Without some incentive, it seems, few emigrants traveled the route after the mid-1850s. Far to the west of the Craters country, Granville 0. Haller led an expedition across Camas Prairie to retaliate against Boise Indians for their participation in the Ward Massacre of 1854. Although Haller's force headed north to the upper Salmon, Nathan Olney, a special agent, continued traveling east over the cutoff leading a small detachment to Fort Hall to meet with the Indians there. Lightly traveled as this northerly route must have been until after 1860, G.K. Warren named the eastern section "Jeffers Road" on his 1857 great map of the West. And widely used for its time, Alonzo Leland's 1863 map of Idaho's mining country duplicated Warren's identification of Jeffers Road and labeled Goodale's route across Camas Prairie merely as the "New Emigrant Road." 
Impetus to travel over this northern route appeared in 1862. That year emigrants learned of the Salmon River gold rush and the Shoshone's mounting animosity toward emigrants along the Snake. Looking for a shorter, more direct, and safer route to the new mines, emigrants prevailed upon Tim Goodale to lead them over the route from Fort Hall. Goodale, an experienced trapper, trader, and guide of the Far West, knew the Snake country and nearly all of its Indian and fur trade trails of the mountain and valley country of the northern plain. In 1862 he guided an emigrant party over the Jeffers Road/Camas Prairie route. Grateful for his help, some emigrants, a number of whom became prominent Idaho residents, renamed the route for their guide, and the name Goodale's Cutoff stuck.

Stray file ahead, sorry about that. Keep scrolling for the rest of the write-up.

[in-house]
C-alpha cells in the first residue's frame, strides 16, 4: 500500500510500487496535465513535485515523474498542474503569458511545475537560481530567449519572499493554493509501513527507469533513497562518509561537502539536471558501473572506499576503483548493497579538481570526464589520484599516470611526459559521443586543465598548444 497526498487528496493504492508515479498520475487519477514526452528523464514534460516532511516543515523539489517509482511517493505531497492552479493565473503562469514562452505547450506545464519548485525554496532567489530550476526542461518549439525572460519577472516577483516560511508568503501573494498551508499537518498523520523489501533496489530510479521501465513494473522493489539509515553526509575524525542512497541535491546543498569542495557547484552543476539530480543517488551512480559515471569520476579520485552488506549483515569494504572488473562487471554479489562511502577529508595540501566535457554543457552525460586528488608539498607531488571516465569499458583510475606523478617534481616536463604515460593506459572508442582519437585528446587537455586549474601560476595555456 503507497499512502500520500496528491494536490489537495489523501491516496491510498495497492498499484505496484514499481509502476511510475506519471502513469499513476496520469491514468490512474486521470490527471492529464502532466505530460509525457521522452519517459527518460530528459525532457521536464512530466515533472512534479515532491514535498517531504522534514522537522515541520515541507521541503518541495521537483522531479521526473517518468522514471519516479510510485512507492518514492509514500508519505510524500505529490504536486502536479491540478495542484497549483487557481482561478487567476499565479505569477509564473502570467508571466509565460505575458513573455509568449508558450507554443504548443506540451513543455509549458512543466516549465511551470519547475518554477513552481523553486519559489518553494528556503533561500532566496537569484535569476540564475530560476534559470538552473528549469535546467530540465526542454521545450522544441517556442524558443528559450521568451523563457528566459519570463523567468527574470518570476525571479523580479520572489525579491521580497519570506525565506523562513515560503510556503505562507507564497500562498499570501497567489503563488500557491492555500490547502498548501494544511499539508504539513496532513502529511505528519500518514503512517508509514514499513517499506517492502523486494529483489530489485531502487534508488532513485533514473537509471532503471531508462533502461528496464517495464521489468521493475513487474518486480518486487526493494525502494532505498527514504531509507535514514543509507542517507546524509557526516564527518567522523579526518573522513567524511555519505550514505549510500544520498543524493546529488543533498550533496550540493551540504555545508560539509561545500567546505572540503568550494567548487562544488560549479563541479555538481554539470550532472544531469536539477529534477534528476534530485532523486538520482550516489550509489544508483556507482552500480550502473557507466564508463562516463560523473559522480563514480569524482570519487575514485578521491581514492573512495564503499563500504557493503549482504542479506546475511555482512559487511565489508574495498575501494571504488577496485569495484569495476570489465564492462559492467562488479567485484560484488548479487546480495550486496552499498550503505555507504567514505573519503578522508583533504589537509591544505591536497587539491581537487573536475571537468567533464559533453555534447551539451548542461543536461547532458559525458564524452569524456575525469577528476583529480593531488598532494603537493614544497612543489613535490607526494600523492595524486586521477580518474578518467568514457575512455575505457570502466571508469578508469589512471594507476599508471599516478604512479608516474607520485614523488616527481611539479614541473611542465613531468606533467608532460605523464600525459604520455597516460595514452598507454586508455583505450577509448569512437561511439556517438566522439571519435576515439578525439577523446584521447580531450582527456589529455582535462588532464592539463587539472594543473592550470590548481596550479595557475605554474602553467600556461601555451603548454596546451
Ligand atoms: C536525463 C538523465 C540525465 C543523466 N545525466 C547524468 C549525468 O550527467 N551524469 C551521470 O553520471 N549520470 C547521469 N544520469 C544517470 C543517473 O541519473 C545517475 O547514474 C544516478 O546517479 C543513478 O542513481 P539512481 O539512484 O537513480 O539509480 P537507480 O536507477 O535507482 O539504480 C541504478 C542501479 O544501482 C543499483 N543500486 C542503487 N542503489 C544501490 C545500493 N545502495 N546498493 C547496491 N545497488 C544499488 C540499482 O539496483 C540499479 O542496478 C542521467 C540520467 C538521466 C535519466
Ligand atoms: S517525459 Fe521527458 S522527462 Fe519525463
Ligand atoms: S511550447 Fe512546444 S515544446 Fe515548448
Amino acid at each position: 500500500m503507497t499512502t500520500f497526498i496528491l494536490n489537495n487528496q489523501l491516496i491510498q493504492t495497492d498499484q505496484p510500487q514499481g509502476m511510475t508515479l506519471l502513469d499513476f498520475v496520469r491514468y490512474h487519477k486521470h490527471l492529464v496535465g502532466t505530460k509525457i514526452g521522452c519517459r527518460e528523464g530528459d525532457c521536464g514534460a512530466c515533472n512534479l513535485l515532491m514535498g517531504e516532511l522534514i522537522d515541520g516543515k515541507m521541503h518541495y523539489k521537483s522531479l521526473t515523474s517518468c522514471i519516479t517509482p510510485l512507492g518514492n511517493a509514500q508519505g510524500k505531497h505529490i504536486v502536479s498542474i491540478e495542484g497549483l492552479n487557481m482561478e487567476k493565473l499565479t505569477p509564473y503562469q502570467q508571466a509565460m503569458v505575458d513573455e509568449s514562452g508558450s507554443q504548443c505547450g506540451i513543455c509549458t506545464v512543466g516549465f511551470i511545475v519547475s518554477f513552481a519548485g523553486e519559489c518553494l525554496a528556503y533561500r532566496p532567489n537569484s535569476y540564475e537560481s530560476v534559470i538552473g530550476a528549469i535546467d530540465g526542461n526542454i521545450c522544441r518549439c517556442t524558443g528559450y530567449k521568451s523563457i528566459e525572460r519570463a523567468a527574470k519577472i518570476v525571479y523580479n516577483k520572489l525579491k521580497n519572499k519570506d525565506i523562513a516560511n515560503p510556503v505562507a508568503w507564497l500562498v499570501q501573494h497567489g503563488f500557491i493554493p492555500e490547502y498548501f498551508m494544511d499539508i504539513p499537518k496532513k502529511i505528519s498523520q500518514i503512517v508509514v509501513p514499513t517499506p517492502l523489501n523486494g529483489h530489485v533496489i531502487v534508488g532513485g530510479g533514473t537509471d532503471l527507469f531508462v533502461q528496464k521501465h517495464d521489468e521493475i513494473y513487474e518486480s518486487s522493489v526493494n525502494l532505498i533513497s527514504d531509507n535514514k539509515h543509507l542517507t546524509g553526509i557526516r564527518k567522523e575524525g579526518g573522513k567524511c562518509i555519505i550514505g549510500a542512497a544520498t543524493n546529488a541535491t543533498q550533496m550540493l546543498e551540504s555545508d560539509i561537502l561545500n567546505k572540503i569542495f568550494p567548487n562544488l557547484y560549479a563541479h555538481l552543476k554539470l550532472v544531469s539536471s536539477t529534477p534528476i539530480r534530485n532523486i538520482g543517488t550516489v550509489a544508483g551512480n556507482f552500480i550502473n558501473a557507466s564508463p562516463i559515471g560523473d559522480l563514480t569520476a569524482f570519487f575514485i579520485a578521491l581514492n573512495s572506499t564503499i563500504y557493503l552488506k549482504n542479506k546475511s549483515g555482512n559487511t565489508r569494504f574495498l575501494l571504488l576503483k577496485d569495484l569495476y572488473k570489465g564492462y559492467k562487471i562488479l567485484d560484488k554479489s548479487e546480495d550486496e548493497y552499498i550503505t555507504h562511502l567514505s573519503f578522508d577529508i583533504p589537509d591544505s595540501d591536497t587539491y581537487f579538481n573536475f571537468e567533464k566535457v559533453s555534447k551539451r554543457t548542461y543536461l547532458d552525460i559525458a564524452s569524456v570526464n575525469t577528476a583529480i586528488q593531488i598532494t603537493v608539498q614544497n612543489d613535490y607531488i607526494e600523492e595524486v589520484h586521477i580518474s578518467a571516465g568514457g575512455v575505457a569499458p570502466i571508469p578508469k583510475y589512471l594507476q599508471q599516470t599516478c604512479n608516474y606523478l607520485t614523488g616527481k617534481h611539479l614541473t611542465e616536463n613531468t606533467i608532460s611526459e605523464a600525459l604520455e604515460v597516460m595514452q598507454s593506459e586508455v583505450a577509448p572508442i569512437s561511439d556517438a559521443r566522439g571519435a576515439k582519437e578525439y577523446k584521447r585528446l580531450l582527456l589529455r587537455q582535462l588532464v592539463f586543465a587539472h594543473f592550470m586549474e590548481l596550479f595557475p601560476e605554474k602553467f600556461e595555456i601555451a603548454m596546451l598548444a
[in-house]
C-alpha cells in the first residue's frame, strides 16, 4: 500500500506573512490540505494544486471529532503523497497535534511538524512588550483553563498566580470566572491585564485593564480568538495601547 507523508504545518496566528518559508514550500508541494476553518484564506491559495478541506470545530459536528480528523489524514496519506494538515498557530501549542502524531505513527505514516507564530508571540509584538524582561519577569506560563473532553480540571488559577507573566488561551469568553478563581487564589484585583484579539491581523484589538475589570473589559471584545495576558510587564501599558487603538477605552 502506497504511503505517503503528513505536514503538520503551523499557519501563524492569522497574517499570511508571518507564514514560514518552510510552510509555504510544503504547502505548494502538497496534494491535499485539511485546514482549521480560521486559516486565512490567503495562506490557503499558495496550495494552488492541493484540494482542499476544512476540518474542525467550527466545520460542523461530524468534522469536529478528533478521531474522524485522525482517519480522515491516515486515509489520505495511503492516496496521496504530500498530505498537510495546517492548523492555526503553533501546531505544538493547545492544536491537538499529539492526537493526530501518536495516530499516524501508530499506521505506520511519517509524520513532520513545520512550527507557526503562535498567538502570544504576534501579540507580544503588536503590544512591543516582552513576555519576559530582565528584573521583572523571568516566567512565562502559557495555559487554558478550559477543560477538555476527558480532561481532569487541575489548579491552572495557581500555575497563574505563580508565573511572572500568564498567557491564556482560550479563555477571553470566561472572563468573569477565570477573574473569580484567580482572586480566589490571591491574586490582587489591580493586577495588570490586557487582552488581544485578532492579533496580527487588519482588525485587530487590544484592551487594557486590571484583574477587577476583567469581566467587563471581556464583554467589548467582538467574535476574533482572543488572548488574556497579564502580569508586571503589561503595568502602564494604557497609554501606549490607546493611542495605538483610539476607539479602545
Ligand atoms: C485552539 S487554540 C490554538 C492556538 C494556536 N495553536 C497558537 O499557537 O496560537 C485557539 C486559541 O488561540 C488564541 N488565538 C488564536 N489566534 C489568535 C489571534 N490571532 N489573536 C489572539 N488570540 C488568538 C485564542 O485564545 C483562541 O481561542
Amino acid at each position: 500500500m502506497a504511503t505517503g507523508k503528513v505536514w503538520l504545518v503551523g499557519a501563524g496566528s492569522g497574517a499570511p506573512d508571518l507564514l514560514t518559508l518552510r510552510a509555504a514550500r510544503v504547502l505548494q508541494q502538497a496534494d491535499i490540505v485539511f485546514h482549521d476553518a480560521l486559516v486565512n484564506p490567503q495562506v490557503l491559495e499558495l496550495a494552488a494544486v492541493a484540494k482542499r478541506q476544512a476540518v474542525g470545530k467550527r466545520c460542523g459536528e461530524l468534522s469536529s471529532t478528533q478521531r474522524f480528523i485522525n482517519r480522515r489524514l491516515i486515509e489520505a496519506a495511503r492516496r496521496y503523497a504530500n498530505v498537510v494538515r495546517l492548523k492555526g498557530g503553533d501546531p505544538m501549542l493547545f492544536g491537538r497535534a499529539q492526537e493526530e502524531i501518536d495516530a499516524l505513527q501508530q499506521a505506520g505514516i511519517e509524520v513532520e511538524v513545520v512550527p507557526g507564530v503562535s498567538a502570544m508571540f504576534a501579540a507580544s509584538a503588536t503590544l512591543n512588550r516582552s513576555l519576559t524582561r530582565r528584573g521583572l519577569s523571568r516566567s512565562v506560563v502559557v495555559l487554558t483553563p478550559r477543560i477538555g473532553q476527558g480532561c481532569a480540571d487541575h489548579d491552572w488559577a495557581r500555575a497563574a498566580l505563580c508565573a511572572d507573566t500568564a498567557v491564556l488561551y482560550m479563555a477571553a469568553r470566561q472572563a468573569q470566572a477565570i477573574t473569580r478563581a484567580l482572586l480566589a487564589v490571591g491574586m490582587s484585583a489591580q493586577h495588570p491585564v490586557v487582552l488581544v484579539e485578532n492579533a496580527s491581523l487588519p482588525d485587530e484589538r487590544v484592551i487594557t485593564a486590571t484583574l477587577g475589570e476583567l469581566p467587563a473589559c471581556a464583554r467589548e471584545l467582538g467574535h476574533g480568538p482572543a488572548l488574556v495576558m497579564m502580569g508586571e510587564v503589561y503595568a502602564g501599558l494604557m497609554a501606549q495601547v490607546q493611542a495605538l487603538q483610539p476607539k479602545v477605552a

Goodale's party departed Fort Hall on July 22, 1862 and traversed the plain north past Big Southern Butte to Big Lost River. Before setting out, Goodale had collected a large force to avoid troubles brewing with Northern Shoshone, angered over white settlers invading their homeland. The company, numbering 820 emigrants, 338 wagons, and about 1,400 head of livestock, cleared an unmistakable swath in the desert of ruts, dung, and discarded belongings. The party was so large in fact that it took "three hours," Oliver B. Slater recalled, "to get in camp or to get out."  As further insurance against Indian conflict, Goodale most likely brought along Jennie, his Shoshone wife, as a sign of his peaceful intentions while leading emigrants through tribal lands. 
Well-armed, the wagon train reached the Big Lost River after several hot, dry days crossing sage, sand, and basalt. As with the parties of the 1850s, the river was a welcome sight as was the plentiful bunch grass for the livestock. When the party neared Arco, it turned west over a "dim and rocky" road winding near the foot of the mountains. On July 28, Goodale stopped for the day at Champagne Creek on the outskirts of Craters of the Moon. While there he gathered up more wagons as protection against the Northern Shoshone, enraged that he was heading through Camas Prairie, a traditional and important source of camas bulbs. Having increased to almost 1,100 emigrants, 795 men and 300 women and children, the wagon train then proceeded through the lava flows of today's monument, making it the largest company to have ever crossed any portion of the overland trail. Because of its size and Goodale's leadership, the company safely reached the Boise vicinity unscathed on August 9. The same could not be said, however, for a group of emigrants who fought with Indians at what became known as Massacre Rocks, on the main route of the Oregon Trail, that same day.